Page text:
What did Congress do in 60 years?

Hindustan Aeronautics Limited (HAL) has announced that it was about to ink a deal for supplying 16 HAL Tejas aircraft to the Indian Air Force.

This is the glorious culmination of a long process started decades ago.

The first deliberations on India having an indigenous fighter started in 1969, under Mrs. Indira Gandhi’s watch as PM. The deliberations shut down by 1975 as India could not procure a suitable engine from foreign manufacturers.

Deliberations started again in 1983, again under Mrs. Gandhi’s watch, as a need to replace the MiG 21 aircraft was seen. It was estimated that the MiG-21s would only last until 1995 at the latest. Under the governments of Mrs. Gandhi and her son Rajiv Gandhi in 1984 and 1985, the Aeronautical Development Agency (ADA) was started to oversee HAL and begin work on the Tejas (at that time, it was not called that; only called the LCA – Light Combat Aircraft – programme.)

In October 1987, while Rajiv Gandhi was still PM, the government engaged French engineering major Dassault for help and consultancy in defining the design parameters of the LCA at a cost of $100 million (a huge amount in those days). This was completed in September 1988.

In May 1989, still under Rajiv Gandhi, the critical decision of going forward with the project was finally taken after the earlier feasibility and design studies, and the green light was given for a two-stage full-scale engineering development (FSED).

The Tejas project reaching the current milestone is the result of these visionary decisions made more than 30 years ago under the aegis of Congress PMs.

And one more thing to remember: The Tejas project was driven by ADA, one of the many agencies of the DRDO (Defence Research and Development Organization), which was created by Jawaharlal Nehru. Not only was DRDO tasked with overseeing the Tejas project, they also contributed to many of the modules used in it. I remember working with folks at the Centre for Air Borne Systems (CABS), as they were working on a radar system for the Tejas – we were helping them understand the hydrodynamic impact of the radar on the aircraft. Other labs that played an important role were BEL, ADE, and ARDE. All these would not have existed without Nehru.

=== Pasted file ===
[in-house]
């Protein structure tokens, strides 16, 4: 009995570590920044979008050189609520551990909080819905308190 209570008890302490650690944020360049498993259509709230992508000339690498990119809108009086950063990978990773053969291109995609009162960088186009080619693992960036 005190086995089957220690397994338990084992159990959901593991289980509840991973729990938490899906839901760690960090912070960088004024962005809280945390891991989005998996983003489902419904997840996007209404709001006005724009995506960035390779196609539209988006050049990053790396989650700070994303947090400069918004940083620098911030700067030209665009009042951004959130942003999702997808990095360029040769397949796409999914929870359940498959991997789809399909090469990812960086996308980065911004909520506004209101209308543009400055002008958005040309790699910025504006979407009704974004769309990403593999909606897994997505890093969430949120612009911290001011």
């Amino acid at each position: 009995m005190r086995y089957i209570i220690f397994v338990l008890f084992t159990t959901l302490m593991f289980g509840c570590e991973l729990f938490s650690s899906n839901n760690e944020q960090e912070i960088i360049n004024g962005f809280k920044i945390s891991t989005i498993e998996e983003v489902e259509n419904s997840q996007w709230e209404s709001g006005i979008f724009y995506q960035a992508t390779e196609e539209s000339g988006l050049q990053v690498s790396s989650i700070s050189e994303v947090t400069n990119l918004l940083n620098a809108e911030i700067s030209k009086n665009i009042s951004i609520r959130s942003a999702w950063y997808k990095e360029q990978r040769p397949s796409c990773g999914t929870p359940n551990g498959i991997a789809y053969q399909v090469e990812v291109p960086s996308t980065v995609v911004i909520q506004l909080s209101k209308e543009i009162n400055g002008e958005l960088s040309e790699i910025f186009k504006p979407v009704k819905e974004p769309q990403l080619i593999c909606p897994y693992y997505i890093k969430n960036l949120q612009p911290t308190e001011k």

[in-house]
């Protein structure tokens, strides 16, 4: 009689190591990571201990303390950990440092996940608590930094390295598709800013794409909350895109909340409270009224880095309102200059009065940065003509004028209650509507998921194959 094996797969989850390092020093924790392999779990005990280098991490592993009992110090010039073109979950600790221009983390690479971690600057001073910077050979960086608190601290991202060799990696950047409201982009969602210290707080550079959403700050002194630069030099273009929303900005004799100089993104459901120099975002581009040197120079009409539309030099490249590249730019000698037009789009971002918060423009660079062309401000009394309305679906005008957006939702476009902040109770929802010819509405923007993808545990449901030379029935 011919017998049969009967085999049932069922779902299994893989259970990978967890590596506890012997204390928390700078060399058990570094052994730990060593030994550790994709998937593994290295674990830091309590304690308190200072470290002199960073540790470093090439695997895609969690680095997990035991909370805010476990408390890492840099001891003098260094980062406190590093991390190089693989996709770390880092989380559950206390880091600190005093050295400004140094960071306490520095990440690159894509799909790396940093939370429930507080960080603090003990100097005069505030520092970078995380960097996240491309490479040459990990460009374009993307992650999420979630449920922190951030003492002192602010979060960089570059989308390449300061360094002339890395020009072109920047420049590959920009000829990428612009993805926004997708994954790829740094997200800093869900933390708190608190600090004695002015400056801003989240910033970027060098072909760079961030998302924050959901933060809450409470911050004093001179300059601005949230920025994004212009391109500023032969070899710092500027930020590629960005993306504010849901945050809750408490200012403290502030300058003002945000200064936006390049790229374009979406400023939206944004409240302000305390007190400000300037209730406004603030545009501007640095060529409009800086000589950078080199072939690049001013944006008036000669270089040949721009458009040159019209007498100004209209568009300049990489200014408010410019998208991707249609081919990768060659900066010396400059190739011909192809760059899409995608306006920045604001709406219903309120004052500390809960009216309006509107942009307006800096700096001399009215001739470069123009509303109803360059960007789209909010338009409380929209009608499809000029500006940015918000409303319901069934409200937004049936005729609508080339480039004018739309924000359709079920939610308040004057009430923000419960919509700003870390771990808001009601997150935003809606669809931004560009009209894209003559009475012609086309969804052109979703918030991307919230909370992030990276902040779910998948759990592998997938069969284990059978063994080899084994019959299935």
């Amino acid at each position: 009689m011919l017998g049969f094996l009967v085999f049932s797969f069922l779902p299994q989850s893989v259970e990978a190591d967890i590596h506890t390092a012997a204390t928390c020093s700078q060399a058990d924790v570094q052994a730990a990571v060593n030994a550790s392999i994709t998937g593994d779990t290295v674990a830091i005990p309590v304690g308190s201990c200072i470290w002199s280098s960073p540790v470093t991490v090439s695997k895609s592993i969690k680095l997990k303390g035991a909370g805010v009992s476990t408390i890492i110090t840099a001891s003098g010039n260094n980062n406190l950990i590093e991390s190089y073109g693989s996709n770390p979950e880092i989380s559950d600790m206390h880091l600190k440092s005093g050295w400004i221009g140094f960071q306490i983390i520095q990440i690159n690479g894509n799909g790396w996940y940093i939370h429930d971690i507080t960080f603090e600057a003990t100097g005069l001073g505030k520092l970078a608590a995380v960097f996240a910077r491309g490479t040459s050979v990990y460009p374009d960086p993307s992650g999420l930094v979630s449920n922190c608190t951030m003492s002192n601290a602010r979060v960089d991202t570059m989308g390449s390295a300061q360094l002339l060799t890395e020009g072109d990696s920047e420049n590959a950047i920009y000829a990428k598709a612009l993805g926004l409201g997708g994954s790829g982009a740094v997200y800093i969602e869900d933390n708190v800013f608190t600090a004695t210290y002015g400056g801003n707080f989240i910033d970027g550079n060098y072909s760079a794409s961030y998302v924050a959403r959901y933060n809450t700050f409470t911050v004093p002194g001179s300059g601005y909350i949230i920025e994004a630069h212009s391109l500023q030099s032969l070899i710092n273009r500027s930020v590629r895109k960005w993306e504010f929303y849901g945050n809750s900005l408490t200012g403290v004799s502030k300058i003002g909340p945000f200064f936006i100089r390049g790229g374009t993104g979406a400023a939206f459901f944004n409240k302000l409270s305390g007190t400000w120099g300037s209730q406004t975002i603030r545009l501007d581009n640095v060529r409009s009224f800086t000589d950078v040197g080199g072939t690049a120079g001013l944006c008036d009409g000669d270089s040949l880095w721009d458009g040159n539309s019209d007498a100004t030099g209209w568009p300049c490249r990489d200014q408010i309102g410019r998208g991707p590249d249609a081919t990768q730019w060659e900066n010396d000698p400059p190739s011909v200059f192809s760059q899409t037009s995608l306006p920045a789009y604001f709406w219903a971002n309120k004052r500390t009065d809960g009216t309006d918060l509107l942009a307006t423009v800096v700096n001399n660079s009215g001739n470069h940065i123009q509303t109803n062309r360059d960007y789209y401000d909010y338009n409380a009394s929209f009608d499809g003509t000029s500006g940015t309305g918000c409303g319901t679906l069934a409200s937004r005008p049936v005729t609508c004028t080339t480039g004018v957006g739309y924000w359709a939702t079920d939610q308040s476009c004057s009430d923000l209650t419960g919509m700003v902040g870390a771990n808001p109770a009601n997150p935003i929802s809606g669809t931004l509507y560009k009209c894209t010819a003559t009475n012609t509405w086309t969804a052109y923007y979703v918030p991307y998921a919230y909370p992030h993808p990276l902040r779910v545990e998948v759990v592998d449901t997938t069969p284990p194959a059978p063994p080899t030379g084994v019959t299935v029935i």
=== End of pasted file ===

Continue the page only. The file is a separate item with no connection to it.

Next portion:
The Tejas project also worked on the principle of “Made in India” long before Modi came around with his “Make in India” slogan. As Wikipedia’s article on the Tejas mentions, “Out of a total of 35 major avionics components and line-replaceable units (LRUs), only three involve foreign systems.” The one major failure in indigenization is the engine. Originally, the indigenous Kaveri engine, to have been built by the Gas Turbine Research Establishment (another DRDO lab), was to be fitted in the LCA, but the project did not succeed, and this led to HAL opting for GE’s 404 engine for the Tejas. Now an engine is being developed by GTRE on the basis of the Kaveri engine in collaboration with SNECMA of France. When I had been to GTRE many years ago, I asked them why the Kaveri engine was not working. One of the scientists there told me that they could not get the requisite alloys in India, and other countries were not willing to export them to India. With SNECMA’s help, maybe they can overcome those barriers too.

So it is very easy to talk nonsense about how “nothing was done in India under 60 years of Congress rule,” but the reality is that Congress PMs have worked hard towards making India more self-reliant. Just as in the case of ISRO, about whom I have written in another article, the case of HAL and Tejas is a success story that has to be credited to the Congress.

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Today, there are only 9 countries that make indigenous fighter aircraft: the US, Russia, France, China, Sweden, South Korea, Japan, Israel, and India. Additionally, Germany, Italy, UK, and Spain jointly manufacture the Eurofighter, and China helps Pakistan manufacture the JF-17.

Unlike Pakistan, which simply manufactures an aircraft with technology developed purely by China, India has made this aircraft purely based on its own ability, with just a few parts outsourced.

The irony is that so many people, who should feel nationalistic pride for the achievements of the Congress governments, instead praise a worthless and hollow BJP merely because they do better sloganeering.

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Dr. Seshadri Kumar Written by:

Seshadri Kumar is an R&D Chemical Engineer with a B.Tech from IIT Bombay and an M.S. and a PhD from the University of Utah, U.S. He writes regularly on political, social, economic, and cultural affairs at http://www.leftbrainwave.com

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